Document Detail


Treating acute low back pain with continuous low-level heat wrap therapy and/or exercise: a randomized controlled trial.
MedLine Citation:
PMID:  15996609     Owner:  NLM     Status:  MEDLINE    
Abstract/OtherAbstract:
BACKGROUND CONTEXT: Restorative exercise and palliative modalities are frequently used together for the treatment of acute low back pain. However, little is known about the effects of combining these treatments. PURPOSE: To evaluate the efficacy of combining continuous low-level heat wrap therapy with directional preference-based exercise on the functional ability of patients with acute low back pain. STUDY DESIGN/SETTING: A randomized controlled trial was conducted at three outpatient medical facilities. PATIENT SAMPLE: One hundred individuals (age 31.2+/-10.6 years) with low back pain of less than 3 months duration. OUTCOME MEASURES: The primary outcome measure was functional ability assessed by the Multidimensional Task Ability Profile questionnaire. Secondary outcomes were disability assessed by the Roland-Morris Disability Questionnaire and pain relief assessed by a 6-point verbal rating scale. METHODS: Participants were randomized to one of four groups: Heat wrap therapy alone (heat wrap, n=25); directional preference-based exercise alone (exercise, n=25); combination of heat wrap therapy and exercise (heat+exercise, n=24); or control (booklet, n=26). Treatment was administered for five consecutive days and included four visits to the study center over 1 week. RESULTS: At 2 days after the conclusion of treatment (Day 7), functional improvement for heat+exercise was 84%, 95%, and 175% greater than heat wrap, exercise, and booklet, respectively (p<.05). Seventy-two percent of the subjects in the heat+exercise group demonstrated a return to pre-injury function compared with 20%, 20%, and 19% for heat wrap, exercise, and booklet, respectively (p<.05). Disability reduction for heat+exercise was 93%, 139%, and 400% greater than heat wrap, exercise, and booklet, respectively (p<.05). Pain relief for heat+exercise was 70% and 143% greater than exercise and booklet, respectively (p<.05). CONCLUSIONS: Combining continuous low-level heat wrap therapy with directional preference-based exercise during the treatment of acute low back pain significantly improves functional outcomes compared with either intervention alone or control. Either intervention alone tends to be more effective than control.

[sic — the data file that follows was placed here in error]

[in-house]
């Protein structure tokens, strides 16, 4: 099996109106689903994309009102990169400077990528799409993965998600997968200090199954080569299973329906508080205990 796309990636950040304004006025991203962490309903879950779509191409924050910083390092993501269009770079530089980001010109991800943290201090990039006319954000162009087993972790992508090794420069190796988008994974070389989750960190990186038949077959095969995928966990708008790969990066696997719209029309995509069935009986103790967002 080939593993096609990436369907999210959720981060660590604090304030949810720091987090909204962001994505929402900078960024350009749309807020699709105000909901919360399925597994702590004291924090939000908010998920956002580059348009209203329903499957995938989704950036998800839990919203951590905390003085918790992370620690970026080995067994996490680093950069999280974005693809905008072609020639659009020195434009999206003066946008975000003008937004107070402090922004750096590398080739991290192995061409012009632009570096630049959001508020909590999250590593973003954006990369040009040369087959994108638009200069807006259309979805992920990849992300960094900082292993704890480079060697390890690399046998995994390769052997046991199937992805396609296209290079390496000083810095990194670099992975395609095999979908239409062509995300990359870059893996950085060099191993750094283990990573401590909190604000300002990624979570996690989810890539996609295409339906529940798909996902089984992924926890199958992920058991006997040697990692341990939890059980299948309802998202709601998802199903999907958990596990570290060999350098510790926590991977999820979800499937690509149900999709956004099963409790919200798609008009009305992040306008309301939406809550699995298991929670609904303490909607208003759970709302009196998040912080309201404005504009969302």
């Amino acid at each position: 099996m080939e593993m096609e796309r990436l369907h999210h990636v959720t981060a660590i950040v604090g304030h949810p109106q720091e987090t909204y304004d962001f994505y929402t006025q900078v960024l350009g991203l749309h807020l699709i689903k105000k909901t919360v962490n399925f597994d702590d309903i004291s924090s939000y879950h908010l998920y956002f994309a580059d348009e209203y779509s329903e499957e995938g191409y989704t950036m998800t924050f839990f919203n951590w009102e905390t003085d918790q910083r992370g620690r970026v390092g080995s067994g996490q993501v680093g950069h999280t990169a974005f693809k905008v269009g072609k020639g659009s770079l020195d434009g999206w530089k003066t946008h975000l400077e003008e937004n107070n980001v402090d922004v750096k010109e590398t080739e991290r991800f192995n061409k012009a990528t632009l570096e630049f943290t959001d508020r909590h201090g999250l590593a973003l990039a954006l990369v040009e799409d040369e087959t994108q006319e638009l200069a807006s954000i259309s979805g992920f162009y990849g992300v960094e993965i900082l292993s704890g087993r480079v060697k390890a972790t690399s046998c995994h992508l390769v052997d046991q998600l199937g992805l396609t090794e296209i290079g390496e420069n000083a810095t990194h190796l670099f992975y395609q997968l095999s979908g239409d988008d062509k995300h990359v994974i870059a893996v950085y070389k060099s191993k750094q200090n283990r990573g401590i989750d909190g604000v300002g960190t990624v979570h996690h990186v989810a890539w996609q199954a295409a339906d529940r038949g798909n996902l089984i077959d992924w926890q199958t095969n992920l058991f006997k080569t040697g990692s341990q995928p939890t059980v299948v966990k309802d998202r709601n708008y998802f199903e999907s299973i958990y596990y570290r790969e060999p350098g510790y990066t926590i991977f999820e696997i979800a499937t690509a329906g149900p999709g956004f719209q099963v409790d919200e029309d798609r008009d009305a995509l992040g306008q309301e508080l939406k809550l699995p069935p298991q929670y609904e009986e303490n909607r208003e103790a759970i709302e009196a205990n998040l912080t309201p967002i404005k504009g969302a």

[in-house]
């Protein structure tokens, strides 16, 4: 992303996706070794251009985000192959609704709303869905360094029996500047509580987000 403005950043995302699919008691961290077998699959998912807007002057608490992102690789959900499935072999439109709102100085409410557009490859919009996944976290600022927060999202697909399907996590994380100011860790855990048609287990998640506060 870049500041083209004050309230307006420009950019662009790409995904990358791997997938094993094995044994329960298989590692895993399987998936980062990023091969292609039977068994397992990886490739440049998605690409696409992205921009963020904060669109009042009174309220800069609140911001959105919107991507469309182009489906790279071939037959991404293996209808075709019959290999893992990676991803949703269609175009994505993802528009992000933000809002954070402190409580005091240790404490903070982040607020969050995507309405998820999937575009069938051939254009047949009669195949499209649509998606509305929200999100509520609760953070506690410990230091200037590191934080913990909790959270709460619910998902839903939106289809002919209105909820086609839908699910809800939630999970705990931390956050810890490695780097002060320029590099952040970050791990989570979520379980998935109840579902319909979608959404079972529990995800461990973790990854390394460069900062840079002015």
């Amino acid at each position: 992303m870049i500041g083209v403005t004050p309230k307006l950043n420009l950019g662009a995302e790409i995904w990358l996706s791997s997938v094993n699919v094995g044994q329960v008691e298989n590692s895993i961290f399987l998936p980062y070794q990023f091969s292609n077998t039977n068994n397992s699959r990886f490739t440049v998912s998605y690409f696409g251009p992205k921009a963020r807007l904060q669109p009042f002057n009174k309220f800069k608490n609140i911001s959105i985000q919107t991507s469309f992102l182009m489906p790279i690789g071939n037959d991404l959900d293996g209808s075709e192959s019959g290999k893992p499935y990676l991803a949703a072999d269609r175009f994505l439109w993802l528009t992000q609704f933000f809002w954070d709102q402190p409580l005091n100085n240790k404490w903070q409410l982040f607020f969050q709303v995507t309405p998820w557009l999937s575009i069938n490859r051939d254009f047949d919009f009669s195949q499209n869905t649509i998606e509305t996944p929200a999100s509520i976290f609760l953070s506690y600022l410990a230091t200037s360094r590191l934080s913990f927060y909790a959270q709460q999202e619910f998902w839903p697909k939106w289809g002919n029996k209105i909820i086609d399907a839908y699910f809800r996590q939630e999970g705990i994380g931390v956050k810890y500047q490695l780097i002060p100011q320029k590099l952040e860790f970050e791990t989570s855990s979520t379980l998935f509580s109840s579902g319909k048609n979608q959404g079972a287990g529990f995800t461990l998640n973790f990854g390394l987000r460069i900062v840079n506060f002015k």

Authors:
John M Mayer; Lee Ralph; Michele Look; Geetha N Erasala; Joe L Verna; Leonard N Matheson; Vert Mooney
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Publication Detail:
Type:  Clinical Trial; Journal Article; Multicenter Study; Randomized Controlled Trial; Research Support, Non-U.S. Gov't    
Journal Detail:
Title:  The spine journal : official journal of the North American Spine Society     Volume:  5     ISSN:  1529-9430     ISO Abbreviation:  Spine J     Publication Date:    2005 Jul-Aug
Date Detail:
Created Date:  2005-07-05     Completed Date:  2005-11-21     Revised Date:  2008-11-21    
Medline Journal Info:
Nlm Unique ID:  101130732     Medline TA:  Spine J     Country:  United States    
Other Details:
Languages:  eng     Pagination:  395-403     Citation Subset:  IM    
Affiliation:
U.S. Spine & Sport Foundation, 344 Kearny Villa Road, Suite 307, San Diego, CA 92123, USA. jmayer2@san.rr.com
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MeSH Terms
Descriptor/Qualifier:
Activities of Daily Living
Acute Disease
Adolescent
Adult
Combined Modality Therapy
Exercise Therapy*
Female
Hot Temperature / therapeutic use*
Humans
Low Back Pain / therapy*
Male
Middle Aged
Pain Measurement

From MEDLINE®/PubMed®, a database of the U.S. National Library of Medicine


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